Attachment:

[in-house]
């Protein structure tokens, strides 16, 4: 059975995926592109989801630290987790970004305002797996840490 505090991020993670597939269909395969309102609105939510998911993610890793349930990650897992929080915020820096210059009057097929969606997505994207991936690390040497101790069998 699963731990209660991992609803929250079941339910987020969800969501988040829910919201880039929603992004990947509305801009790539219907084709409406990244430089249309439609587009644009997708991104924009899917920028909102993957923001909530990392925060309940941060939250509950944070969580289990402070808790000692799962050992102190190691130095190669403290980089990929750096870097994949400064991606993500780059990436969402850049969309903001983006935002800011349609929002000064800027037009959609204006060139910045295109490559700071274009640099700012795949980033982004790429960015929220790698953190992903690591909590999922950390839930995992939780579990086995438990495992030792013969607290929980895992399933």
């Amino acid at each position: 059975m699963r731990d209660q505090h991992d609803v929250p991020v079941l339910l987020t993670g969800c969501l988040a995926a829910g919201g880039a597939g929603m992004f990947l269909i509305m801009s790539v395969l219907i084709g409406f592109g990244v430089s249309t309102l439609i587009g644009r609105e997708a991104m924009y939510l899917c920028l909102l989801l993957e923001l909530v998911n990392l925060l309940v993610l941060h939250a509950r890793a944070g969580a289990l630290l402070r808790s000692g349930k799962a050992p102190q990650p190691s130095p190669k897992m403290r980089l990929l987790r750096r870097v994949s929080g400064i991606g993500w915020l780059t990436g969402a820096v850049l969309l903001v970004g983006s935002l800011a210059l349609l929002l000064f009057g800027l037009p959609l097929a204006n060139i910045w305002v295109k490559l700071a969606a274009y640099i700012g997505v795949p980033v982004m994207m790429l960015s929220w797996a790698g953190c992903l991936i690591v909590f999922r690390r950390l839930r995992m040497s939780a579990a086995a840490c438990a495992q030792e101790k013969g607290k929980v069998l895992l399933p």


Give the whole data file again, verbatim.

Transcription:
[in-house]
């Protein structure tokens, strides 16, 4: 059975995926592109989801630290987790970004305002797996840490 505090991020993670597939269909395969309102609105939510998911993610890793349930990650897992929080915020820096210059009057097929969606997505994207991936690390040497101790069998 699963731990209660991992609803929250079941339910987020969800969501988040829910919201880039929603992004990947509305801009790539219907084709409406990244430089249309439609587009644009997708991104924009899917920028909102993957923001909530990392925060309940941060939250509950944070969580289990402070808790000692799962050992102190190691130095190669403290980089990929750096870097994949400064991606993500780059990436969402850049969309903001983006935002800011349609929002000064800027037009959609204006060139910045295109490559700071274009640099700012795949980033982004790429960015929220790698953190992903690591909590999922950390839930995992939780579990086995438990495992030792013969607290929980895992399933």
């Amino acid at each position: 059975m699963r731990d209660q505090h991992d609803v929250p991020v079941l339910l987020t993670g969800c969501l988040a995926a829910g919201g880039a597939g929603m992004f990947l269909i509305m801009s790539v395969l219907i084709g409406f592109g990244v430089s249309t309102l439609i587009g644009r609105e997708a991104m924009y939510l899917c920028l909102l989801l993957e923001l909530v998911n990392l925060l309940v993610l941060h939250a509950r890793a944070g969580a289990l630290l402070r808790s000692g349930k799962a050992p102190q990650p190691s130095p190669k897992m403290r980089l990929l987790r750096r870097v994949s929080g400064i991606g993500w915020l780059t990436g969402a820096v850049l969309l903001v970004g983006s935002l800011a210059l349609l929002l000064f009057g800027l037009p959609l097929a204006n060139i910045w305002v295109k490559l700071a969606a274009y640099i700012g997505v795949p980033v982004m994207m790429l960015s929220w797996a790698g953190c992903l991936i690591v909590f999922r690390r950390l839930r995992m040497s939780a579990a086995a840490c438990a495992q030792e101790k013969g607290k929980v069998l895992l399933p």